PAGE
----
Proverbs 3:1-26; Jeremiah 31:31-34; Mark 4:1-34 // Jer. 31:31-34; Psalm 119:33-40; 1
Corinthians 2:7-11; Mark 4:10-12
Jesus taught by performing signs and wonders, meant to shatter our old worldview, and through parables – mini-stories about ordinary life – that were intentionally open to many interpretations. What does it mean that God, who has a focused though multi-faceted message to impart, relies on our capacity to interpret the Living Word to get that message across?
On Sunday we looked at some of the miracle stories in the Bible. Miracles, signs and wonders, were normal ways of experiencing and talking about the world in pre-scientific days. And they remain important ways to describe the mysterious power of God at work in the world. The question is not whether we “believe in” miracles in a factual way, but whether we’re open to the awe and wonder direct encounters with God bring about in us. Miracle stories are meant to take us out of our normal worldview and heart space into a whole new realm of possibility and hope for the Kingdom come. Are you willing to have your mind blown and your heart melted so that you can come to the kind of transformative faith Jesus knew and our world needs?
2 Samuel 11:26-12:15; John 2:1-12; Mark 1:21-28 // Exodus 4:6-9; Psalm 29
What do you think about the signs, wonders, and miracles told about in the Bible? How are those stories meant to guide our faith today?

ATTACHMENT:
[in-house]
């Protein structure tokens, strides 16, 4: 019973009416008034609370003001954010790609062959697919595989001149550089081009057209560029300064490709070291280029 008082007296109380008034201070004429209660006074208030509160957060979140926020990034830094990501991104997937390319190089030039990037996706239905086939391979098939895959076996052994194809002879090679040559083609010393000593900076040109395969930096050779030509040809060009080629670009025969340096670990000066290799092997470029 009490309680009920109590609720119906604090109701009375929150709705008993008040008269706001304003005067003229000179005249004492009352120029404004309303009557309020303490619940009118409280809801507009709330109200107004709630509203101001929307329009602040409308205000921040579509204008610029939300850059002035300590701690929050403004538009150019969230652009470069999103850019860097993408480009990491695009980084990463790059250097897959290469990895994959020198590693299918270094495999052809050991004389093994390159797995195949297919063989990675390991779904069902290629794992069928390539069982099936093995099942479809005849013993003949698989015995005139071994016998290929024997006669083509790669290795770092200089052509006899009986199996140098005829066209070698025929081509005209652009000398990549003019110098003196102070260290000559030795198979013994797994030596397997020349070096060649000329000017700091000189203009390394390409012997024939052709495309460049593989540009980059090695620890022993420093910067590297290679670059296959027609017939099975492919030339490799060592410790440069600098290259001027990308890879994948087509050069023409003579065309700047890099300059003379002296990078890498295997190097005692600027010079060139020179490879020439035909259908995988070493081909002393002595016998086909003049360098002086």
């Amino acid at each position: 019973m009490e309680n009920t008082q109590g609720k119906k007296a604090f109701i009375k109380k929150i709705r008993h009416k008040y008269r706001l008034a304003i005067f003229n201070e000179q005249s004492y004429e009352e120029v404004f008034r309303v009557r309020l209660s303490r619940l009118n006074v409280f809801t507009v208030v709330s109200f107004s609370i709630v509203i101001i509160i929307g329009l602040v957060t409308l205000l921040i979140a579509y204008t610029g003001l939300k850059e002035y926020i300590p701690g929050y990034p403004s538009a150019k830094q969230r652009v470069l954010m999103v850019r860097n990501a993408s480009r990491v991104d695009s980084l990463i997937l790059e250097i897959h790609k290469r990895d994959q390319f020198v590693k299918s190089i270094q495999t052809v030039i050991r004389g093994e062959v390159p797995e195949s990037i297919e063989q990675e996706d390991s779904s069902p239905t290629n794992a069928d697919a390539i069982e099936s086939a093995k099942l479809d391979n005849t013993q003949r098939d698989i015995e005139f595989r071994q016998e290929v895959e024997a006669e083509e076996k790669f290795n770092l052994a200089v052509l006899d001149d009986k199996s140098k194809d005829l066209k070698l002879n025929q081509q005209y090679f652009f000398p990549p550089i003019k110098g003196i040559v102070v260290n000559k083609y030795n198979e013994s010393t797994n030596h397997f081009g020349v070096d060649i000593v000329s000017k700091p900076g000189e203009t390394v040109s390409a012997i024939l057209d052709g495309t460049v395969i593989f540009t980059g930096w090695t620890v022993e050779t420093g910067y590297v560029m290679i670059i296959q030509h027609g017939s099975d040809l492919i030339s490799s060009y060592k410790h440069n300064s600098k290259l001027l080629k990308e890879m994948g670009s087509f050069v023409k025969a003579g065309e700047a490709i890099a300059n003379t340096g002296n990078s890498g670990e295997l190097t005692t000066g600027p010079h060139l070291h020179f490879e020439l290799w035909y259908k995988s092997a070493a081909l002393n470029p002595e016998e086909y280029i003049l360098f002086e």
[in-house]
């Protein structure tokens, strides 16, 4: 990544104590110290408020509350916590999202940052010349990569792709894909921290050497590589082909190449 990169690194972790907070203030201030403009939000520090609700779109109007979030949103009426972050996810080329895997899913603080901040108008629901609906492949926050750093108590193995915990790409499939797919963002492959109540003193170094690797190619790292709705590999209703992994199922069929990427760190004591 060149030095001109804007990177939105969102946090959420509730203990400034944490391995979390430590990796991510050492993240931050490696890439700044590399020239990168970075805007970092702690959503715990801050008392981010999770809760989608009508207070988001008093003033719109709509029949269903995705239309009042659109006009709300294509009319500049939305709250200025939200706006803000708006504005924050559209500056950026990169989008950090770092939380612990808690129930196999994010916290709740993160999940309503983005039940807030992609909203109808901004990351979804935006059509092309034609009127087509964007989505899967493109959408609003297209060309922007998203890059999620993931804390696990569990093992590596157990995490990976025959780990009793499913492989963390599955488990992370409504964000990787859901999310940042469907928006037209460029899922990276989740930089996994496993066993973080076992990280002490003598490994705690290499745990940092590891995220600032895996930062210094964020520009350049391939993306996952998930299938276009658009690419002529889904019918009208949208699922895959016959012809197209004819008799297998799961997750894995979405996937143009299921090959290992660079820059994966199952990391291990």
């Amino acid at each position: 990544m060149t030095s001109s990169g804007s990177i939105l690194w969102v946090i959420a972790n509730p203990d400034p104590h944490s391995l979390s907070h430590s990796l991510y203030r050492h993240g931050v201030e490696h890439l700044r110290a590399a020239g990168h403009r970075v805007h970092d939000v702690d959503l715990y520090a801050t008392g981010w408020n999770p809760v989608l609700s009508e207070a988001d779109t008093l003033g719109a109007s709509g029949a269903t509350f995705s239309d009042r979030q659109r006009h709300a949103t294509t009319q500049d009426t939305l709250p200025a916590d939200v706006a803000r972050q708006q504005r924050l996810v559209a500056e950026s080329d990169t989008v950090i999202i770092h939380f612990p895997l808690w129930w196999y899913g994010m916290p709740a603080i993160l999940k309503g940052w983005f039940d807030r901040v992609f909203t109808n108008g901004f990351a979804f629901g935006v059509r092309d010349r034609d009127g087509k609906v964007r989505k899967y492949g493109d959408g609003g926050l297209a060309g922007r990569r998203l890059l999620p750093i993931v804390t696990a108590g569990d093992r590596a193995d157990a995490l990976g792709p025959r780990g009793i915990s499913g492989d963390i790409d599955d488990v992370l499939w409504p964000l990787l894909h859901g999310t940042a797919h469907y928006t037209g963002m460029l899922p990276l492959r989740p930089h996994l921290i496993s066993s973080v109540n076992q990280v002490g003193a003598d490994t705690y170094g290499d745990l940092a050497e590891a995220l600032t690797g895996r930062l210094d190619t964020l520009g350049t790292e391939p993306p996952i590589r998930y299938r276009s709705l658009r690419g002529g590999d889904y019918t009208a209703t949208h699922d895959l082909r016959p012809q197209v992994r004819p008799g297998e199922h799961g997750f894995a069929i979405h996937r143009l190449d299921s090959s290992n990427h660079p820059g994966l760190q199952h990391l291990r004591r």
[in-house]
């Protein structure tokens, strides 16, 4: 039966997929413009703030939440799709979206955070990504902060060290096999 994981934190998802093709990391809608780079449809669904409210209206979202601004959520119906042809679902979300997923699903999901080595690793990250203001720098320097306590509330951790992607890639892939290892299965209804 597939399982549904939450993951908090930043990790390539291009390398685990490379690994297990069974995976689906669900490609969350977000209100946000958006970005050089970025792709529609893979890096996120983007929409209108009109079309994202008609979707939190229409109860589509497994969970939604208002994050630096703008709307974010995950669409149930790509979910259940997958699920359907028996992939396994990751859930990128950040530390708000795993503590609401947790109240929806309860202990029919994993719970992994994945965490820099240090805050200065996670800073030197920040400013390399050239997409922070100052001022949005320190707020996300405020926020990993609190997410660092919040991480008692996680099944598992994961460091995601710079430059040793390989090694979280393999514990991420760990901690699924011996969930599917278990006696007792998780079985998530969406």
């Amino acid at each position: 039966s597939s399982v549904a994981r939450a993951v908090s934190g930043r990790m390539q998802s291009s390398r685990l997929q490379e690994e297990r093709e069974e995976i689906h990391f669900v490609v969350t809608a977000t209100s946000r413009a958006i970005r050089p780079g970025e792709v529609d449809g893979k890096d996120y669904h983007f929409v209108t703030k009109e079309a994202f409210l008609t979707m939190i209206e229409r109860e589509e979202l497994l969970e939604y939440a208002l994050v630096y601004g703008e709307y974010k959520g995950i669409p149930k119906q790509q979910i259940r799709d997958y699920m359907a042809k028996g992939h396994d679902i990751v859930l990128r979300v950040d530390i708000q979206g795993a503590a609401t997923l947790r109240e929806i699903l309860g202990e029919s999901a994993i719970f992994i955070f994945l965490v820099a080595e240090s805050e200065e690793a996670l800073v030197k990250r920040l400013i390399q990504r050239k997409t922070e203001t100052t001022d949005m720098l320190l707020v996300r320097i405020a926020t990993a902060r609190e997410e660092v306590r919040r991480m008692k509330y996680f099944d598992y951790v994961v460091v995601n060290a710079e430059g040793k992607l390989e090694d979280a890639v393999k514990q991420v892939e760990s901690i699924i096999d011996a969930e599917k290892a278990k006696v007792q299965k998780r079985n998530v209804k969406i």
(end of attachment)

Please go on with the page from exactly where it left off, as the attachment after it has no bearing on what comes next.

On Sunday, we walked the road with Jesus through his temptation in the wilderness, as admiration for him turned to hostility in his hometown when he said the inheritance of a faith tradition is not a “key to the Kingdom,” and as he called his first disciples. To be a disciple is to be a student, but in the way one is a student of a spiritual guru rather than a classroom teacher. It is to invest one’s life in the truth of the teacher’s teaching and in the teacher him or herself, and so to follow her or his ways in all things. The word disciple is used in the New Testament more than 250 times; the word Christian, only 3. Are we ready to let go of an easily inherited Christian identity to do the hard work – both inner work and work in the world – that will make us true disciples of Jesus?
Job 5: 8-16; Psalm 34:1-18; 2 Corinthians 8:1-2, 9, 15; (Matthew 1:1-17); Luke 2:8-20
Why is God so often revealed to the world through poor or otherwise marginalized people? What lessons related to our personal and the world’s transformation are we meant to learn by this?
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